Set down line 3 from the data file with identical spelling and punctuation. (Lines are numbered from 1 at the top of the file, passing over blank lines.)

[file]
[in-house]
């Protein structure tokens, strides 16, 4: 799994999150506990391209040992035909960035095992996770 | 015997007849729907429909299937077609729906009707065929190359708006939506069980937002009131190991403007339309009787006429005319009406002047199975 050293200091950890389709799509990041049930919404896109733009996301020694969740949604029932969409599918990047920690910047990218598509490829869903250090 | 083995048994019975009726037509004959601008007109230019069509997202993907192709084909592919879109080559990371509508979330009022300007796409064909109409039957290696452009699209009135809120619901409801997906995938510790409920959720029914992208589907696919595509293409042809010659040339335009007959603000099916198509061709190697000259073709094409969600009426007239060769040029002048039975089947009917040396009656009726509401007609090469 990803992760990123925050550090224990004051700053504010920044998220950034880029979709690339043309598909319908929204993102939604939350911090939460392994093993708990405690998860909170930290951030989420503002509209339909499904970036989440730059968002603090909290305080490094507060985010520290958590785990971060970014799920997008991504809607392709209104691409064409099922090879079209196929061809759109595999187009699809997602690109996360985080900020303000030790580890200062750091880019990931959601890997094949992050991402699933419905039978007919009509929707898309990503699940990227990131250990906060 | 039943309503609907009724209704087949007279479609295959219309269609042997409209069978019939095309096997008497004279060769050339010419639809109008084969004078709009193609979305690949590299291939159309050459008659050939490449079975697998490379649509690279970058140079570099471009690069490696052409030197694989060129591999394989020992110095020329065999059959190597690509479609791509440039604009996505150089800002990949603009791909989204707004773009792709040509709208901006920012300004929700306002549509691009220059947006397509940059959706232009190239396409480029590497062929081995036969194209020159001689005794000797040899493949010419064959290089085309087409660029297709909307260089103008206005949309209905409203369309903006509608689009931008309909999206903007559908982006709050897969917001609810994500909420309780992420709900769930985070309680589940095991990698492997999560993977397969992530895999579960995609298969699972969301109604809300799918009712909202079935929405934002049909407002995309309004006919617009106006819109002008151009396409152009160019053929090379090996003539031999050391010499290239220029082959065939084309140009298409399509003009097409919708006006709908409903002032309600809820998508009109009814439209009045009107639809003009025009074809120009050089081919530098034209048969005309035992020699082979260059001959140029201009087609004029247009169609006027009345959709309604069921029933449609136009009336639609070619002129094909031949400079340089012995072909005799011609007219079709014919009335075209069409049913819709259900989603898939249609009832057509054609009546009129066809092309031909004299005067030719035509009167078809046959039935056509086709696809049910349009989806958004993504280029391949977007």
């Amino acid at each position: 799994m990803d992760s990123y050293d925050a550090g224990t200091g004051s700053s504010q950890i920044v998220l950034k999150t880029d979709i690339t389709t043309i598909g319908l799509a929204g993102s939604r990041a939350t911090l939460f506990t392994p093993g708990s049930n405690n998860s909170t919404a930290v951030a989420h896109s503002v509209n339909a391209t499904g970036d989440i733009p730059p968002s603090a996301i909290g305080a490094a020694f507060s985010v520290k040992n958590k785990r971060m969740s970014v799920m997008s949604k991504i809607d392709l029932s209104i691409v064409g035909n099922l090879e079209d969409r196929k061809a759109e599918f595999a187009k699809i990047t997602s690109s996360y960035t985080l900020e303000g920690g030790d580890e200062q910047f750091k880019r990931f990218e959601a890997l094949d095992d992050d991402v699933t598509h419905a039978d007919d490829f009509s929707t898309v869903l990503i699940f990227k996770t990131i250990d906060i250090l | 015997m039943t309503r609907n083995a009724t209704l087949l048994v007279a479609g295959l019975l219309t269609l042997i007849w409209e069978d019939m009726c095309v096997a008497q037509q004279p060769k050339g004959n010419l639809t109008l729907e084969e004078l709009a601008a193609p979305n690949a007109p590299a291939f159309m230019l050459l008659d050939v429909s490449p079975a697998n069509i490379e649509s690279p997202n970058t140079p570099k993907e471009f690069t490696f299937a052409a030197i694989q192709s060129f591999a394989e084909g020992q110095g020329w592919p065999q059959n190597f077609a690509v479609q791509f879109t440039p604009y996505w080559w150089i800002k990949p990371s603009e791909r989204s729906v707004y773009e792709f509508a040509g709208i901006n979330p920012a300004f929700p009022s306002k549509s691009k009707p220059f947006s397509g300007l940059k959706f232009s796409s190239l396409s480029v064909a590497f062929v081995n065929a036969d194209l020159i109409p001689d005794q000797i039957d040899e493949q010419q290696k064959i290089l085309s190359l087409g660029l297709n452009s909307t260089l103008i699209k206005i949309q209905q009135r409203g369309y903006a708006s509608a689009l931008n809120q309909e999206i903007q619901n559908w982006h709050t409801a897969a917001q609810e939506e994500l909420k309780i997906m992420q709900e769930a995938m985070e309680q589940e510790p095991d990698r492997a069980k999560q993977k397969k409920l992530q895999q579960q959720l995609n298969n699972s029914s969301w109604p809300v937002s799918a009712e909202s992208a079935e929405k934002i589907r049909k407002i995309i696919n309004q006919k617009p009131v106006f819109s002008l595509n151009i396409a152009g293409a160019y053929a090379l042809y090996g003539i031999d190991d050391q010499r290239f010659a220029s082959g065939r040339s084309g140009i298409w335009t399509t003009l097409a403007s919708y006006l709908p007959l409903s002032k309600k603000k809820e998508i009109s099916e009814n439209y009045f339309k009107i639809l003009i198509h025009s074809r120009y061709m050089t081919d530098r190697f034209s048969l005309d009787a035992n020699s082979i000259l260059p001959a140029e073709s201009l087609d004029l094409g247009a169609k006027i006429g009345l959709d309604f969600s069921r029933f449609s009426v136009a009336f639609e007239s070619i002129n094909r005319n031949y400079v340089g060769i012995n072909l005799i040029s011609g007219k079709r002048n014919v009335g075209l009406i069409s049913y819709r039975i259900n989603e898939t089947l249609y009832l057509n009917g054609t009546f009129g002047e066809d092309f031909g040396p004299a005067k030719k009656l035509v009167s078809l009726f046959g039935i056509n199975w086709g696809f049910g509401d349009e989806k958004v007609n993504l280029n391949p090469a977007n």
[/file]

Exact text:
């Amino acid at each position: 799994m990803d992760s990123y050293d925050a550090g224990t200091g004051s700053s504010q950890i920044v998220l950034k999150t880029d979709i690339t389709t043309i598909g319908l799509a929204g993102s939604r990041a939350t911090l939460f506990t392994p093993g708990s049930n405690n998860s909170t919404a930290v951030a989420h896109s503002v509209n339909a391209t499904g970036d989440i733009p730059p968002s603090a996301i909290g305080a490094a020694f507060s985010v520290k040992n958590k785990r971060m969740s970014v799920m997008s949604k991504i809607d392709l029932s209104i691409v064409g035909n099922l090879e079209d969409r196929k061809a759109e599918f595999a187009k699809i990047t997602s690109s996360y960035t985080l900020e303000g920690g030790d580890e200062q910047f750091k880019r990931f990218e959601a890997l094949d095992d992050d991402v699933t598509h419905a039978d007919d490829f009509s929707t898309v869903l990503i699940f990227k996770t990131i250990d906060i250090l | 015997m039943t309503r609907n083995a009724t209704l087949l048994v007279a479609g295959l019975l219309t269609l042997i007849w409209e069978d019939m009726c095309v096997a008497q037509q004279p060769k050339g004959n010419l639809t109008l729907e084969e004078l709009a601008a193609p979305n690949a007109p590299a291939f159309m230019l050459l008659d050939v429909s490449p079975a697998n069509i490379e649509s690279p997202n970058t140079p570099k993907e471009f690069t490696f299937a052409a030197i694989q192709s060129f591999a394989e084909g020992q110095g020329w592919p065999q059959n190597f077609a690509v479609q791509f879109t440039p604009y996505w080559w150089i800002k990949p990371s603009e791909r989204s729906v707004y773009e792709f509508a040509g709208i901006n979330p920012a300004f929700p009022s306002k549509s691009k009707p220059f947006s397509g300007l940059k959706f232009s796409s190239l396409s480029v064909a590497f062929v081995n065929a036969d194209l020159i109409p001689d005794q000797i039957d040899e493949q010419q290696k064959i290089l085309s190359l087409g660029l297709n452009s909307t260089l103008i699209k206005i949309q209905q009135r409203g369309y903006a708006s509608a689009l931008n809120q309909e999206i903007q619901n559908w982006h709050t409801a897969a917001q609810e939506e994500l909420k309780i997906m992420q709900e769930a995938m985070e309680q589940e510790p095991d990698r492997a069980k999560q993977k397969k409920l992530q895999q579960q959720l995609n298969n699972s029914s969301w109604p809300v937002s799918a009712e909202s992208a079935e929405k934002i589907r049909k407002i995309i696919n309004q006919k617009p009131v106006f819109s002008l595509n151009i396409a152009g293409a160019y053929a090379l042809y090996g003539i031999d190991d050391q010499r290239f010659a220029s082959g065939r040339s084309g140009i298409w335009t399509t003009l097409a403007s919708y006006l709908p007959l409903s002032k309600k603000k809820e998508i009109s099916e009814n439209y009045f339309k009107i639809l003009i198509h025009s074809r120009y061709m050089t081919d530098r190697f034209s048969l005309d009787a035992n020699s082979i000259l260059p001959a140029e073709s201009l087609d004029l094409g247009a169609k006027i006429g009345l959709d309604f969600s069921r029933f449609s009426v136009a009336f639609e007239s070619i002129n094909r005319n031949y400079v340089g060769i012995n072909l005799i040029s011609g007219k079709r002048n014919v009335g075209l009406i069409s049913y819709r039975i259900n989603e898939t089947l249609y009832l057509n009917g054609t009546f009129g002047e066809d092309f031909g040396p004299a005067k030719k009656l035509v009167s078809l009726f046959g039935i056509n199975w086709g696809f049910g509401d349009e989806k958004v007609n993504l280029n391949p090469a977007n």